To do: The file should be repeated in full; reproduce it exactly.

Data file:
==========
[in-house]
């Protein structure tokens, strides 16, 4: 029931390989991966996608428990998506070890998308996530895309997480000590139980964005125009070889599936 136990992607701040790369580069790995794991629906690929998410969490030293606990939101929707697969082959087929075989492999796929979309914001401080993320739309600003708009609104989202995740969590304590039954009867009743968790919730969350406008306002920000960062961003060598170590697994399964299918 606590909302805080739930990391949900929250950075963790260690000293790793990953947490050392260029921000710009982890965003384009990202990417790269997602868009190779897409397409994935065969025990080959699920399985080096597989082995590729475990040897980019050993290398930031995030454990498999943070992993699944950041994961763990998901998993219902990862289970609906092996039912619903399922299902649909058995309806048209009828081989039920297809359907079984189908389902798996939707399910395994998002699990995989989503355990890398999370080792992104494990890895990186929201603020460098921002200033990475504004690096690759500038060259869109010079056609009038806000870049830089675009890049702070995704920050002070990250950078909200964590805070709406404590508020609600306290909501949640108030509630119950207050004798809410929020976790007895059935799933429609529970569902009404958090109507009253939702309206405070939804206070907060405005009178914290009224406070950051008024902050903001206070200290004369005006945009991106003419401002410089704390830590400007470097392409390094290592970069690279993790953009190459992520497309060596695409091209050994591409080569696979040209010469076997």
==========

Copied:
[in-house]
């Protein structure tokens, strides 16, 4: 029931390989991966996608428990998506070890998308996530895309997480000590139980964005125009070889599936 136990992607701040790369580069790995794991629906690929998410969490030293606990939101929707697969082959087929075989492999796929979309914001401080993320739309600003708009609104989202995740969590304590039954009867009743968790919730969350406008306002920000960062961003060598170590697994399964299918 606590909302805080739930990391949900929250950075963790260690000293790793990953947490050392260029921000710009982890965003384009990202990417790269997602868009190779897409397409994935065969025990080959699920399985080096597989082995590729475990040897980019050993290398930031995030454990498999943070992993699944950041994961763990998901998993219902990862289970609906092996039912619903399922299902649909058995309806048209009828081989039920297809359907079984189908389902798996939707399910395994998002699990995989989503355990890398999370080792992104494990890895990186929201603020460098921002200033990475504004690096690759500038060259869109010079056609009038806000870049830089675009890049702070995704920050002070990250950078909200964590805070709406404590508020609600306290909501949640108030509630119950207050004798809410929020976790007895059935799933429609529970569902009404958090109507009253939702309206405070939804206070907060405005009178914290009224406070950051008024902050903001206070200290004369005006945009991106003419401002410089704390830590400007470097392409390094290592970069690279993790953009190459992520497309060596695409091209050994591409080569696979040209010469076997």